Students couldn’t believe the improvement potential that was in their own school when it came to our practices and our systems. It empowered them to know they could make real change and this experience will encourage them to spot and implement needed changes in their community as well. For many of these students, the applied science and wellness nature of this activity was the most engaging education they’ve had in years. They presented their findings to the school principal and other partners and their suggestions will be shared in the Impact Measures of this report.
Reflection & Celebration
At CRHS our goal was to improve our school’s climate footprint. Teams of students spent time examining our systems and formulating plans for improvement. Here is an account of the success our teams had this school year.
The Waste Management Team students were able to determine that all of our trash, despite being bagged differently, ends up in our landfill. They captured evidence of the garbage truck depositing both bags into a single bin and crushing it all together. Later, they interviewed a representative at Eco 360 who confirmed without a doubt, what they had seen was standard practice for our school and that all waste goes to the landfill with zero recycling happening. The students working with Eco 360 then determined a path forward to enable some recycling to happen. They determined that if the school switches to a blue and clear bag system recycling can commence. The students invited the school principal to a presentation where they encouraged her to lead the school in this direction with future garbage bag supplies. Also of note, the use of paper at CRHS is quite high and students placed signage above the staff photocopier to proactively reduce the number of copy jobs annually. The signs had simple slogans such as “Could this have been a digital assignment?” and “Did you use double sided printing?”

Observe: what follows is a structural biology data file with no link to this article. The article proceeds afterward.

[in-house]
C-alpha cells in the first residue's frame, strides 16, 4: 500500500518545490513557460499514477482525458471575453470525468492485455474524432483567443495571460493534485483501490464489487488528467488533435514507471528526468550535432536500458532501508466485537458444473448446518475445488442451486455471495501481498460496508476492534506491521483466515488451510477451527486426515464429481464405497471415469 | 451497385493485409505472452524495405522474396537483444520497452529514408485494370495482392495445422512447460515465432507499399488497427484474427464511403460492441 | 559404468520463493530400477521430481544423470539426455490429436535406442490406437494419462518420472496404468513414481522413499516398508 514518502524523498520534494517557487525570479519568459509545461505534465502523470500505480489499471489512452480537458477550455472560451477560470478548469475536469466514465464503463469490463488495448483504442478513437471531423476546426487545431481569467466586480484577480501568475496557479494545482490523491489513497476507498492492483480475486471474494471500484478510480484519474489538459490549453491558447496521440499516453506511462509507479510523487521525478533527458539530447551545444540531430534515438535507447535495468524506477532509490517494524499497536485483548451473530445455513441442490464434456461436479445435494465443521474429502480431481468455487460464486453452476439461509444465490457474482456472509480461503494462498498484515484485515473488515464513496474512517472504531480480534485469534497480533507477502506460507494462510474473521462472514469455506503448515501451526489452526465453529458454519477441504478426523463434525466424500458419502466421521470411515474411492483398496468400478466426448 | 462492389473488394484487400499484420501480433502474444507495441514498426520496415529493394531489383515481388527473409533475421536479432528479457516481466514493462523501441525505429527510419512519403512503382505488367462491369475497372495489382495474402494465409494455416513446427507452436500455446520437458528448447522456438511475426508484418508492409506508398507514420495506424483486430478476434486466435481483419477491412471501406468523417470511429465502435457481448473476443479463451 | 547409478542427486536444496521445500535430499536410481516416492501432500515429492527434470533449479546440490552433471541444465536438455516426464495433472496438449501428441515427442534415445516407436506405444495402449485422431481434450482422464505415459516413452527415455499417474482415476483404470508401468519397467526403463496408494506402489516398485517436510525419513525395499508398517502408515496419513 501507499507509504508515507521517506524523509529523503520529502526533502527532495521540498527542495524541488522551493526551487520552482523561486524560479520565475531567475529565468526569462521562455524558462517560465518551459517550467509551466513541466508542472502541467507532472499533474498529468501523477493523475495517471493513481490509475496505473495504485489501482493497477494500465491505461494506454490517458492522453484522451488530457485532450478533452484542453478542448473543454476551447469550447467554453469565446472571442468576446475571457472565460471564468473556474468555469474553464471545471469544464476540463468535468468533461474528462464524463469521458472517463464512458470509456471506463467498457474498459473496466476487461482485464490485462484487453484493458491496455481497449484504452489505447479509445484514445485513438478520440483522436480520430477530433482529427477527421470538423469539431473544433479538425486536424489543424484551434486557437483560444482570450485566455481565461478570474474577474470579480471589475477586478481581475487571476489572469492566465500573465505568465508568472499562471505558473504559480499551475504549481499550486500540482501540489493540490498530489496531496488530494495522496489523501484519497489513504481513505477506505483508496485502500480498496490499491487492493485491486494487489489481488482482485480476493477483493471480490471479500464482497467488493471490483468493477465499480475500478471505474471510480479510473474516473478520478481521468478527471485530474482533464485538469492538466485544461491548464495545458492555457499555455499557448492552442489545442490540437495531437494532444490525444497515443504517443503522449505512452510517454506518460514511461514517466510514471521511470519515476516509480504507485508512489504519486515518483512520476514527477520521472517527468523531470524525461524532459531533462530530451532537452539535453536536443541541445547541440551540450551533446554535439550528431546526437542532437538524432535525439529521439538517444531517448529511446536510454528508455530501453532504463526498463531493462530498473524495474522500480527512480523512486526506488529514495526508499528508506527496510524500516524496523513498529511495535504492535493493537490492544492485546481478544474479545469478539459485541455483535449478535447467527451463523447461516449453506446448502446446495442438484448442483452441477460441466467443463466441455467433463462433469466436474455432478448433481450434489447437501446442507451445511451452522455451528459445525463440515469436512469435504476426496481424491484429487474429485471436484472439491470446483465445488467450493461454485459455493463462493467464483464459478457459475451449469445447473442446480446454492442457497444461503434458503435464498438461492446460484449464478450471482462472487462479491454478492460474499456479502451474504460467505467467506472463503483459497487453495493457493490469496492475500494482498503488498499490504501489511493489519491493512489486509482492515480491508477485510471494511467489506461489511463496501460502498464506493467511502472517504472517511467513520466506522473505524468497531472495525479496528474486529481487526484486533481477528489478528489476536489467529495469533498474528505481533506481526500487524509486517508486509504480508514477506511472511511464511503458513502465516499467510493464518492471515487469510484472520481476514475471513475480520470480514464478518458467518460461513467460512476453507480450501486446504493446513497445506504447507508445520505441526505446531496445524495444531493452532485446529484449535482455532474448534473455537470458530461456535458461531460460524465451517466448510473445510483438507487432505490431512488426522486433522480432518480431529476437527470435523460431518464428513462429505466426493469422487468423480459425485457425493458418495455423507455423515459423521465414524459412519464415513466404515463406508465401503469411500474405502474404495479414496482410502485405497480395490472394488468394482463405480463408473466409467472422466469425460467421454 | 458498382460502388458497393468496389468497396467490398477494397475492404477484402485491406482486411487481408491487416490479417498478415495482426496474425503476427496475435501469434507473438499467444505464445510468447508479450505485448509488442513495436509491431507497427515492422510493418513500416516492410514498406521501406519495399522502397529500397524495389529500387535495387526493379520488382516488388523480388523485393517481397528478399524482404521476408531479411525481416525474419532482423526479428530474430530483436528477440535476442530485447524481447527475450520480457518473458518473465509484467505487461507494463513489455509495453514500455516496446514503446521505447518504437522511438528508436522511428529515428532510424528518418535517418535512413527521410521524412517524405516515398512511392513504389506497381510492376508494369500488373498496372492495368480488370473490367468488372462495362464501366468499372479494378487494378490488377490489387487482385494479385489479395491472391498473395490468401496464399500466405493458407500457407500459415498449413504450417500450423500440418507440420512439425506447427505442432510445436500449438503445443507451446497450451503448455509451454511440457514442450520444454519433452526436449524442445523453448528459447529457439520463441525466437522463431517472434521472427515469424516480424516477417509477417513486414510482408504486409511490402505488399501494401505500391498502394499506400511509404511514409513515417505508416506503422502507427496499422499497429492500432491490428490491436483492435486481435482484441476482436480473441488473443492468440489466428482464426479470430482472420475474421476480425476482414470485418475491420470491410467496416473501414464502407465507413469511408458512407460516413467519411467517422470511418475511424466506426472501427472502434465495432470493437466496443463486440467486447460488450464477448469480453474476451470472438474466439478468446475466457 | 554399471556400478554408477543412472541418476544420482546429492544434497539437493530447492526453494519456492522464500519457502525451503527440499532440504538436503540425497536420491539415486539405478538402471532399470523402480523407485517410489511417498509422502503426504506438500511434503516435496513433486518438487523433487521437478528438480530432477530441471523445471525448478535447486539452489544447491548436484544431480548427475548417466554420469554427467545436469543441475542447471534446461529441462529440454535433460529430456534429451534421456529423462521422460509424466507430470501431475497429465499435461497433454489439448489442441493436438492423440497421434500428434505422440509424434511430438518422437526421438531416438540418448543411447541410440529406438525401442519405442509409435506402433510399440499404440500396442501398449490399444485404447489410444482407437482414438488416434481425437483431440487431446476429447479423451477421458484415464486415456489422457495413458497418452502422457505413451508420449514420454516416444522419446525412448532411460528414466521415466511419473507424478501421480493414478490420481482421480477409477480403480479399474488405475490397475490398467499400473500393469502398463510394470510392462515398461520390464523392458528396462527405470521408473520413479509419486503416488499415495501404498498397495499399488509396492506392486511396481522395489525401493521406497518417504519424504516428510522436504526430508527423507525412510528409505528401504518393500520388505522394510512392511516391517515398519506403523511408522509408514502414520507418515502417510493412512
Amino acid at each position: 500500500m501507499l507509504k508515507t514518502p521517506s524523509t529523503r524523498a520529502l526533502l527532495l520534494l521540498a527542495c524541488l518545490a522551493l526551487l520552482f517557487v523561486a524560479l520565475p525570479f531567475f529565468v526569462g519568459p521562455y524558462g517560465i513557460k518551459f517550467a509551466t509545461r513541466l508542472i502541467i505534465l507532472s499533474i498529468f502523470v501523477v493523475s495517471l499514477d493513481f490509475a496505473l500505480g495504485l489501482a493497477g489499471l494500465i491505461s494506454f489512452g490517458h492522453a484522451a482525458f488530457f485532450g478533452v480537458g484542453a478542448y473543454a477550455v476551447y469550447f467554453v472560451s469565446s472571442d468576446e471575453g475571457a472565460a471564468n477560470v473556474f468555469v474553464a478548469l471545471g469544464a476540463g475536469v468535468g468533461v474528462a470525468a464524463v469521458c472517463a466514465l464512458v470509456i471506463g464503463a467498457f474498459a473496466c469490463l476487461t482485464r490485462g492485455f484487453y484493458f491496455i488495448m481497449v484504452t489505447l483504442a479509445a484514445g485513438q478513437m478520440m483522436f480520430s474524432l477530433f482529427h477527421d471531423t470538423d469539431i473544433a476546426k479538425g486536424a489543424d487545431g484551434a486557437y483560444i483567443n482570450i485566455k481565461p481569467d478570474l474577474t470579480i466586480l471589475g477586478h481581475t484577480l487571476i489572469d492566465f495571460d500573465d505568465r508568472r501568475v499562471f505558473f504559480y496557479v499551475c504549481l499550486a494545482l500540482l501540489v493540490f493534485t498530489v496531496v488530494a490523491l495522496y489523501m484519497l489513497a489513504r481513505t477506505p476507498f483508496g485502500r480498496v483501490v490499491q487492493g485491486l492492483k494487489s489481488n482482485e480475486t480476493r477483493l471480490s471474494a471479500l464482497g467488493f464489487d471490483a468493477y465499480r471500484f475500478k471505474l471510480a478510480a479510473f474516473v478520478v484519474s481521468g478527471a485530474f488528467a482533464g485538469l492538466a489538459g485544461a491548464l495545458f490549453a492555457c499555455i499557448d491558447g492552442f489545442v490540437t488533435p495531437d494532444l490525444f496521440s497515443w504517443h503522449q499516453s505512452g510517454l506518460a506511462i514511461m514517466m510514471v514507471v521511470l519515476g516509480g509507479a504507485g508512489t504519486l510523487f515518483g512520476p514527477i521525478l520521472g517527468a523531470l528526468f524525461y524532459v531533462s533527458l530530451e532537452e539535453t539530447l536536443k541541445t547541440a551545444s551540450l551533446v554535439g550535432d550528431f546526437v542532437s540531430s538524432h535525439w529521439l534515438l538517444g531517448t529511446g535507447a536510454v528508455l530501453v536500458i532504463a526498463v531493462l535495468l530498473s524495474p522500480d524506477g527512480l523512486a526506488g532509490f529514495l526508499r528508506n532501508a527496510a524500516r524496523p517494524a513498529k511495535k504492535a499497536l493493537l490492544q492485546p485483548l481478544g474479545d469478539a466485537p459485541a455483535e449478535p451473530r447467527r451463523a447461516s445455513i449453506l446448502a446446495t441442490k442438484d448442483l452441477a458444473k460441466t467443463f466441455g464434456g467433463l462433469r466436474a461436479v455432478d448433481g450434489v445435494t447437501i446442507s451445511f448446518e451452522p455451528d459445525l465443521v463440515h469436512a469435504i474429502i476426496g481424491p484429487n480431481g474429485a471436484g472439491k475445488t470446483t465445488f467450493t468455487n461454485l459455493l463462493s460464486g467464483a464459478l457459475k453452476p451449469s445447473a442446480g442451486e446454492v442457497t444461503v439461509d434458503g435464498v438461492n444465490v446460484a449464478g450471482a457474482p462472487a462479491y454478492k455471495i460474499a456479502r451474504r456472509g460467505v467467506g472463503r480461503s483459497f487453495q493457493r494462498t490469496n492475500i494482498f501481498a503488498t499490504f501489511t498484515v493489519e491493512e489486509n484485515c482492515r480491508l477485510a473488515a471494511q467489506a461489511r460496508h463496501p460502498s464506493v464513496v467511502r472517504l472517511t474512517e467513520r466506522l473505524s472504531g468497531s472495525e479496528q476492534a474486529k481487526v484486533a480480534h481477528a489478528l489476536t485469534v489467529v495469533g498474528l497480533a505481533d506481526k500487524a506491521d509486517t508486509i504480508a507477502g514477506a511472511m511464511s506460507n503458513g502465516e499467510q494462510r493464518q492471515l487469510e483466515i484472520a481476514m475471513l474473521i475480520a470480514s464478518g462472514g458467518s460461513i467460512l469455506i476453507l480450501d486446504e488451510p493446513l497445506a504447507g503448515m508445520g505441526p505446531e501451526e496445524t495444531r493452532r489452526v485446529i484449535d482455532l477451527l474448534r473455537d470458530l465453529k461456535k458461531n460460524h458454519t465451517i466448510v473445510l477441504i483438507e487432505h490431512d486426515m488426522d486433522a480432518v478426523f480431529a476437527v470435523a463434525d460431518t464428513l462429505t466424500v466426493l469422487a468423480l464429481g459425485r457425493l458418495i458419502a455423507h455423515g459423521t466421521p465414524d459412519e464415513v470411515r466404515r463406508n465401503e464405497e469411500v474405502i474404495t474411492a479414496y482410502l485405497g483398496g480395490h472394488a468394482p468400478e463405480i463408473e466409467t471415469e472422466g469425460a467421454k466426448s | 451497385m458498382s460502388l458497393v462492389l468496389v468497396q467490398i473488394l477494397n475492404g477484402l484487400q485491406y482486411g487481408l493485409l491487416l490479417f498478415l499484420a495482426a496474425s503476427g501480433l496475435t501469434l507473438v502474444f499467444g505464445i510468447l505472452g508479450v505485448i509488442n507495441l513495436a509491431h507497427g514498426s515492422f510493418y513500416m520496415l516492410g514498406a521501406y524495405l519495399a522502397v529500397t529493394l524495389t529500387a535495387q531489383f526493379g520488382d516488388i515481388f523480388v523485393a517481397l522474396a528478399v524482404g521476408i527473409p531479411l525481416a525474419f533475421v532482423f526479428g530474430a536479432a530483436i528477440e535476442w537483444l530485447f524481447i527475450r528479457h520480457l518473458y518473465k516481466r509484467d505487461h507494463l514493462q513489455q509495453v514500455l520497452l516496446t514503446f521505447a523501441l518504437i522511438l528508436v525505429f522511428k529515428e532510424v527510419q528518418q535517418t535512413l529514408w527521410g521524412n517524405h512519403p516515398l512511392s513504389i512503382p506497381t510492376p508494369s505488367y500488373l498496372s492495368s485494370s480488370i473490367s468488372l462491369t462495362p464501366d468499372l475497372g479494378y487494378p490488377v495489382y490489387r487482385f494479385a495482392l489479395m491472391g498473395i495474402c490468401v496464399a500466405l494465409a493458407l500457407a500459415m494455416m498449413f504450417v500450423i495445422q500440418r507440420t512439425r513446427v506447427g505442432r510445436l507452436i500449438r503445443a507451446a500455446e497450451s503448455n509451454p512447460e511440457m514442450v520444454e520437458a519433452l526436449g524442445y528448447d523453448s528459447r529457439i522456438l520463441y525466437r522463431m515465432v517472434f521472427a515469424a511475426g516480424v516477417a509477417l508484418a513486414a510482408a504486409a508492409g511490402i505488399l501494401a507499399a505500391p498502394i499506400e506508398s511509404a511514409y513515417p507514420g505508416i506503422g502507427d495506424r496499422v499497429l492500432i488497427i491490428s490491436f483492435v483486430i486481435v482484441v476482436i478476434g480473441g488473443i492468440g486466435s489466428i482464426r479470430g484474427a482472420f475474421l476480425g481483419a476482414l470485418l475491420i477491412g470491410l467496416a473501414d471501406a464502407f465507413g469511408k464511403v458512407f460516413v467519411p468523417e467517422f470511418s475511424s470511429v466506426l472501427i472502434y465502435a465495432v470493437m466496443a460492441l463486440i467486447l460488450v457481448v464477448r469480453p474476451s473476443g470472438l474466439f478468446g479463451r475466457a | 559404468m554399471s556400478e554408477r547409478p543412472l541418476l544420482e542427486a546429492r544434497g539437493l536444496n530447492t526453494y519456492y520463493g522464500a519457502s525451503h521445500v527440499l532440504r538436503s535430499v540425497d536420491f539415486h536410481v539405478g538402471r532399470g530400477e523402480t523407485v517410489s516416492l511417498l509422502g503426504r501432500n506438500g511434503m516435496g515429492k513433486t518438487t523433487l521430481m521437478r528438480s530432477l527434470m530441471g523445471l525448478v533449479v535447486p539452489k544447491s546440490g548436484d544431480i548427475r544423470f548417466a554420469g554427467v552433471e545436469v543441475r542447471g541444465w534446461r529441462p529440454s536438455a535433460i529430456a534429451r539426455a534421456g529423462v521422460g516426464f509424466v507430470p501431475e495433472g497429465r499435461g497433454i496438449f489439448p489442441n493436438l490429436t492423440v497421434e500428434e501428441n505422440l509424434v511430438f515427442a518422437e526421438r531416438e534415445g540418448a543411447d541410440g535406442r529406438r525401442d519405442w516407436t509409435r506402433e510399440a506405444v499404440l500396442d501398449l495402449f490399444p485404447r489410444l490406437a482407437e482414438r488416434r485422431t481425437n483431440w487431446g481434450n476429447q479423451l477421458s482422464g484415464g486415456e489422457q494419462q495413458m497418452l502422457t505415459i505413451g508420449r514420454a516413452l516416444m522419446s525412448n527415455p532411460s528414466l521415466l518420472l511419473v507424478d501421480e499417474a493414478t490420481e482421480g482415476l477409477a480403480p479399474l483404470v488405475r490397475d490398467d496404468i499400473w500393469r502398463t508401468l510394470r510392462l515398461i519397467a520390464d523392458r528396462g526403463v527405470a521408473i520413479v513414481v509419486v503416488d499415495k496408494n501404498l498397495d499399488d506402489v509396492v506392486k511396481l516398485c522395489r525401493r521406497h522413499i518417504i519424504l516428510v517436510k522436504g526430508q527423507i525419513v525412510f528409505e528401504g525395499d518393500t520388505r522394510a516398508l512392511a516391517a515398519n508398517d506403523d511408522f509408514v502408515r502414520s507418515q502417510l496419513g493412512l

The Water Management Team determined that using the traditional water taps instead of timed taps uses one liter of water more per handwashing. They then did simple calculations to determine that over the course of the year, the wasted fresh water could fill a swimming pool. They reached out to the school district and found that the timed taps cost $250 per sink to install. They also encouraged district to use these timed taps, or motion activated taps on all future upgrades. Toilet were already at their water saving capacity. Living next to a mighty river gave the students extra pride in their mission to reduce fresh-water waste in our school. This was a strong start.
The Heat Management Team determined that the building has a variety of temperature zones. Classrooms were on the hotter than acceptable side and students encouraged the custodial staff to try and reduce the heat in classrooms during the winter months. It seems most teachers would just open windows and let the heat out if it got too hot in the classrooms. They also spoke to the student council about hosting “sweater days” at school where the heat would be lowered on purpose those days. They encouraged admin staff to push for the pellet heating source to finally take over for burning oil too.
Finally, the Power Management Team requested an update to the school’s computer systems this summer that would essentially shut the computers down at 4pm daily and only turn on when students use was needed. This is not only a significant way to save money but also a huge contribution to lowering the school’s climate footprint. Computers that would run 24/7 before may now find themselves only on for 4-5 hours per day or per week in some cases. Now power is being consumed ONLY when there is a student need for the computer. All the school’s lights have been upgraded to power saving versions so the digital technology seemed to be the last area to explore for power savings.
In the end massive recommendations were made to all levels of the school district based on real science using real science tools. Presentations focused on what was studied, found, and possible fixes with supporting costs. This was real science with real purpose. We took an opportunity as lead educators at the final presentations to meet with the students and discuss if we were to offer a similar opportunity next year what the focus should be on and why? They unanimously supported more action and impact. They said it was great to identify problems and suggest solutions but it was left to others to complete.